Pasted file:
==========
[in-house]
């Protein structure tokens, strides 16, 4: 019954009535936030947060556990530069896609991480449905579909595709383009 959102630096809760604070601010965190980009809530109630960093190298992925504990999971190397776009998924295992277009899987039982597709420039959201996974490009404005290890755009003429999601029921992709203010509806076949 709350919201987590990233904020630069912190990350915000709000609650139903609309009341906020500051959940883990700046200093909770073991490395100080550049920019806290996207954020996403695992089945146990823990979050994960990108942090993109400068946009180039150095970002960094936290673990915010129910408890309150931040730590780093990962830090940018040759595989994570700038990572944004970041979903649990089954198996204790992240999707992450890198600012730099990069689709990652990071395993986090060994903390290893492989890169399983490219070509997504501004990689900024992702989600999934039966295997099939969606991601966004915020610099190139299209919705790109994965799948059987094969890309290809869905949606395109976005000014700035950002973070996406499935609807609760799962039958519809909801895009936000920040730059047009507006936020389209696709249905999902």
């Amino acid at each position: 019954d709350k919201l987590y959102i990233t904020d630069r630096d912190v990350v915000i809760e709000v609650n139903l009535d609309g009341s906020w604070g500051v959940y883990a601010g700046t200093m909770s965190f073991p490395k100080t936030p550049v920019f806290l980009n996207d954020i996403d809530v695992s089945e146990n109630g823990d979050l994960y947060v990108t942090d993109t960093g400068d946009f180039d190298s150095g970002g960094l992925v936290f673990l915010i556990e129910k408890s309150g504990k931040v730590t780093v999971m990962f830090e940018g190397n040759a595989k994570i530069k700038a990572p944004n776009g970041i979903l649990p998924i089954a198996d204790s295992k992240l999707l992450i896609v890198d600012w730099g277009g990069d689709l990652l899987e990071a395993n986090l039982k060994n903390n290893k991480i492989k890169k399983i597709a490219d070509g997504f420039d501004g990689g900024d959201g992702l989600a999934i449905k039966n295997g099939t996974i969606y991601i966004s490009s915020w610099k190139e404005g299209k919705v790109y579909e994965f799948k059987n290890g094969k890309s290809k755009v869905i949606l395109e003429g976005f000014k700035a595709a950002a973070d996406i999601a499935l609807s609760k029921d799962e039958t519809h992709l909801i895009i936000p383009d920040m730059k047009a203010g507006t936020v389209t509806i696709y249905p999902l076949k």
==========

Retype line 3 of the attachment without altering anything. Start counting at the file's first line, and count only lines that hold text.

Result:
């Amino acid at each position: 019954d709350k919201l987590y959102i990233t904020d630069r630096d912190v990350v915000i809760e709000v609650n139903l009535d609309g009341s906020w604070g500051v959940y883990a601010g700046t200093m909770s965190f073991p490395k100080t936030p550049v920019f806290l980009n996207d954020i996403d809530v695992s089945e146990n109630g823990d979050l994960y947060v990108t942090d993109t960093g400068d946009f180039d190298s150095g970002g960094l992925v936290f673990l915010i556990e129910k408890s309150g504990k931040v730590t780093v999971m990962f830090e940018g190397n040759a595989k994570i530069k700038a990572p944004n776009g970041i979903l649990p998924i089954a198996d204790s295992k992240l999707l992450i896609v890198d600012w730099g277009g990069d689709l990652l899987e990071a395993n986090l039982k060994n903390n290893k991480i492989k890169k399983i597709a490219d070509g997504f420039d501004g990689g900024d959201g992702l989600a999934i449905k039966n295997g099939t996974i969606y991601i966004s490009s915020w610099k190139e404005g299209k919705v790109y579909e994965f799948k059987n290890g094969k890309s290809k755009v869905i949606l395109e003429g976005f000014k700035a595709a950002a973070d996406i999601a499935l609807s609760k029921d799962e039958t519809h992709l909801i895009i936000p383009d920040m730059k047009a203010g507006t936020v389209t509806i696709y249905p999902l076949k």